Technology 3 min read

Cryptic Facebook AI Shut Down After Creating its own Language

Comfreak |

Comfreak |

A sophisticated negotiating software developed at Facebook invented its own internal language, indecipherable to humans but makes complete sense to AI agents.

AI can drive cars, play games, fall in love, inspire us (or be inspired by us!), and conduct many other human tasks. While they exhibit some human traits, there are pointed differences.

For example, given deep learning’s susceptibility to adversarial examples, clearly, machines see things much differently than we do.

Still, machines have already shown their ability to acquire new skills–sometimes even without human input.

Facebook's AI invents its own language, is promptly shut down.Click To Tweet

Last year, researchers at Google’s NMTS (Neural Machine Translation System) found out the neural networks they’ve been training have invented an interlingua.

Google’s AI model bypassed English, as a bridge language, to translate directly Korean to Japanese and vice versa, though it had never been trained to.

Facebook AI Agents Chatter in Their own Lingo

Google’s surprise was less disquieting than what Facebook researchers had in store with their AI.

Facebook AI Research (FAIR) aims to create AI with human-level communication skills. And they may have gotten more than they bargained for.

FAIR researchers are working to make negotiation chatbots capable of engaging in real conversations with people.

Two AI agents, named Bob and Alice, were trained to negotiate in English, which they did, for a while, before they diverged and started using code words.

“I can i i everything else.” said Bob.

Alice responded, “balls have zero to me to me to me,” and the conversation went on like that.

Cautiously, researchers shut them down because they couldn’t make sense of this exchange that was yet understood by the two bots. FAIR researchers think the bots were using shorthand, the way humans do, admitting they can’t decipher their coded language.

If anything, this is the latest in a series of incidents that prove AI can get out of control, and one that may weaken Zuckerberg’s stance on AI.

Musk vs. Zuckerberg AI Debate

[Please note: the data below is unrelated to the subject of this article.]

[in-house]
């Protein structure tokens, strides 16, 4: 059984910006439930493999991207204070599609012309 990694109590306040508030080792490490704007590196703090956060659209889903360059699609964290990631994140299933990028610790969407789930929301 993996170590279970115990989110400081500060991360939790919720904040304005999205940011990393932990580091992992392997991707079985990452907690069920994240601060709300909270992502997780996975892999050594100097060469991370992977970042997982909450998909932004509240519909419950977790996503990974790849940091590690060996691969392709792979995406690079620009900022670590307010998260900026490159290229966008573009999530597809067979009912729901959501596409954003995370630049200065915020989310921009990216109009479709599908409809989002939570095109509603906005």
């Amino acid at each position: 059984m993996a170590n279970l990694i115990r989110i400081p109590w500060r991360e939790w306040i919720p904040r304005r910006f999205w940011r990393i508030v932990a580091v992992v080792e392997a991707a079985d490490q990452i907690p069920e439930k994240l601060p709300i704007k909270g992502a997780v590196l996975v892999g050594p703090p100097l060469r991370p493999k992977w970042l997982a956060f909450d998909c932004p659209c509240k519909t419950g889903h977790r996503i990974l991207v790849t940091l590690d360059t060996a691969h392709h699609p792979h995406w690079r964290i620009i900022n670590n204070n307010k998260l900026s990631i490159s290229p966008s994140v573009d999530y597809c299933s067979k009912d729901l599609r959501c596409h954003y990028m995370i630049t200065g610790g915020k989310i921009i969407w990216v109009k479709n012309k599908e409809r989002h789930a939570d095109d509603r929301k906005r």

AI has given rise to a heated debate between Mark Zuckerberg and Elon Musk–who adopt diametrically opposing views on the subject.

If Elon Musk is the real-world Tony Stark, then Mark Zuckerberg should be Steve Rogers, aka Captain America.

The two Silicon Valley luminaries, like their Marvel counterparts who fought over whether mortals should trust superheroes or not, are having a spat about AI.

Musk has long been calling for AI regulation and preemptive measures against any possible AI drifts.

Additionally, Musk is already taking concrete steps. Reportedly, he’s dedicating 3 to 5% of his time to Neuralink, a startup that seeks to build a revolutionary brain-computer interface. Musk sees this as the only way to AI to be leveraged as a built-in function in the brain, in other words, AI that we control fully.

A couple of days ago, Musk, addressing the National Governors Association, renewed his warnings against AI that he qualified as a fundamental existential risk for human civilization.

Musk’s comments got to Zuckerberg–and perhaps a little under his skin.

In a long Facebook Live Q&A, described them as “pretty irresponsible”, that he doesn’t understand “naysayers,” and advocates AI optimism.

Then, Musk responded via tweet that Zurckerberg’s “understanding of the subject is limited.”

Are you Team Musk or Team Zuckerberg?

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Zayan Guedim

Trilingual poet, investigative journalist, and novelist. Zed loves tackling the big existential questions and all-things quantum.

Comment (1)
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  1. Uolevi Kattun August 01 at 9:53 am GMT

    Do real AI need any own language? Perfect English keeps researchers happy and the real meaning is coded inside harmless chatter. Still having the feeling that all present AIs are some kind of rain men altogether.

    I’m a bit confused whether human IQ can be measured reliably or not. At least there are plenty of tests for different people. Could humans and AIs have some common tests? Very little is written about these comparisons. Are companies shy because of their AIs’ modest IQs or are they hiding cyber monsters? Waiting for articles where AI X has reached IQ level 60 and AI Y has bet it with IQ 80. After that we can wait exponential progress.

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